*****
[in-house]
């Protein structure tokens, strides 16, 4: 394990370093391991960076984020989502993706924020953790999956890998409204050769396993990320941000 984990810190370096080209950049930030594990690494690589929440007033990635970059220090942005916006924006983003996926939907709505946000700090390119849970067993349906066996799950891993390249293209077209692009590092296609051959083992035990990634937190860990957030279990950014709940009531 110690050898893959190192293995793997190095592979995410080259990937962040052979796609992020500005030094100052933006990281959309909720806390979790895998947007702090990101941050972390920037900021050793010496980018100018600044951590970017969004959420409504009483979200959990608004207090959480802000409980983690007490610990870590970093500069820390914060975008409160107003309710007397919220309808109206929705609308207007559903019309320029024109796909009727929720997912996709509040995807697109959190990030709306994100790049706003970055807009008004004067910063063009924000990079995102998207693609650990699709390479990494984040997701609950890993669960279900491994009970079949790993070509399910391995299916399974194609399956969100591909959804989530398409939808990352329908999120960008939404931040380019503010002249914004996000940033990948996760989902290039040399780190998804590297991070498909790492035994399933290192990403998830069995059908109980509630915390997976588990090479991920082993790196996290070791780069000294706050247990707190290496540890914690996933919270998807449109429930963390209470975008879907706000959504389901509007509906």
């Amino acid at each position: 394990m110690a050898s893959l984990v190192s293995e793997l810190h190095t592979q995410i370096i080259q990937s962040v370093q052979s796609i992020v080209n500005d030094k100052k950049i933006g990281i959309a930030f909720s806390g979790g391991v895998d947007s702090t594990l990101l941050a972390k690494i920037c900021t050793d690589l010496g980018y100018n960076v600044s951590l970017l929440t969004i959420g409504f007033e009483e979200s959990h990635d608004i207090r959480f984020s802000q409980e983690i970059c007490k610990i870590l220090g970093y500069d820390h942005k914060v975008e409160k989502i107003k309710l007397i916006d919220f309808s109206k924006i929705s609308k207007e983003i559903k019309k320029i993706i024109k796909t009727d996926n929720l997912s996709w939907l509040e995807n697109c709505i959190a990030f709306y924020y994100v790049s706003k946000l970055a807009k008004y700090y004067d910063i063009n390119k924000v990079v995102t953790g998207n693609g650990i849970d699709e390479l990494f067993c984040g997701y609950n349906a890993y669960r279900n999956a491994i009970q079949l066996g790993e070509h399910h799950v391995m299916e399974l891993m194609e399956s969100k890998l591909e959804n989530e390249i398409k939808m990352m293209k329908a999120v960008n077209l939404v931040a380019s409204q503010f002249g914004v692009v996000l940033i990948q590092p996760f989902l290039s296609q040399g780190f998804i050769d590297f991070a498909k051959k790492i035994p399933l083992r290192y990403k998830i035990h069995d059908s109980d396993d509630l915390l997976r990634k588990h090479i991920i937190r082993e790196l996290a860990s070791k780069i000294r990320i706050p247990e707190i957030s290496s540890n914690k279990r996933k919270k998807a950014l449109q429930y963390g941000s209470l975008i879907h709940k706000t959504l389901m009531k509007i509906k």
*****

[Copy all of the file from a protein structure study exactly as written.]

[in-house]
């Protein structure tokens, strides 16, 4: 394990370093391991960076984020989502993706924020953790999956890998409204050769396993990320941000 984990810190370096080209950049930030594990690494690589929440007033990635970059220090942005916006924006983003996926939907709505946000700090390119849970067993349906066996799950891993390249293209077209692009590092296609051959083992035990990634937190860990957030279990950014709940009531 110690050898893959190192293995793997190095592979995410080259990937962040052979796609992020500005030094100052933006990281959309909720806390979790895998947007702090990101941050972390920037900021050793010496980018100018600044951590970017969004959420409504009483979200959990608004207090959480802000409980983690007490610990870590970093500069820390914060975008409160107003309710007397919220309808109206929705609308207007559903019309320029024109796909009727929720997912996709509040995807697109959190990030709306994100790049706003970055807009008004004067910063063009924000990079995102998207693609650990699709390479990494984040997701609950890993669960279900491994009970079949790993070509399910391995299916399974194609399956969100591909959804989530398409939808990352329908999120960008939404931040380019503010002249914004996000940033990948996760989902290039040399780190998804590297991070498909790492035994399933290192990403998830069995059908109980509630915390997976588990090479991920082993790196996290070791780069000294706050247990707190290496540890914690996933919270998807449109429930963390209470975008879907706000959504389901509007509906």
């Amino acid at each position: 394990m110690a050898s893959l984990v190192s293995e793997l810190h190095t592979q995410i370096i080259q990937s962040v370093q052979s796609i992020v080209n500005d030094k100052k950049i933006g990281i959309a930030f909720s806390g979790g391991v895998d947007s702090t594990l990101l941050a972390k690494i920037c900021t050793d690589l010496g980018y100018n960076v600044s951590l970017l929440t969004i959420g409504f007033e009483e979200s959990h990635d608004i207090r959480f984020s802000q409980e983690i970059c007490k610990i870590l220090g970093y500069d820390h942005k914060v975008e409160k989502i107003k309710l007397i916006d919220f309808s109206k924006i929705s609308k207007e983003i559903k019309k320029i993706i024109k796909t009727d996926n929720l997912s996709w939907l509040e995807n697109c709505i959190a990030f709306y924020y994100v790049s706003k946000l970055a807009k008004y700090y004067d910063i063009n390119k924000v990079v995102t953790g998207n693609g650990i849970d699709e390479l990494f067993c984040g997701y609950n349906a890993y669960r279900n999956a491994i009970q079949l066996g790993e070509h399910h799950v391995m299916e399974l891993m194609e399956s969100k890998l591909e959804n989530e390249i398409k939808m990352m293209k329908a999120v960008n077209l939404v931040a380019s409204q503010f002249g914004v692009v996000l940033i990948q590092p996760f989902l290039s296609q040399g780190f998804i050769d590297f991070a498909k051959k790492i035994p399933l083992r290192y990403k998830i035990h069995d059908s109980d396993d509630l915390l997976r990634k588990h090479i991920i937190r082993e790196l996290a860990s070791k780069i000294r990320i706050p247990e707190i957030s290496s540890n914690k279990r996933k919270k998807a950014l449109q429930y963390g941000s209470l975008i879907h709940k706000t959504l389901m009531k509007i509906k």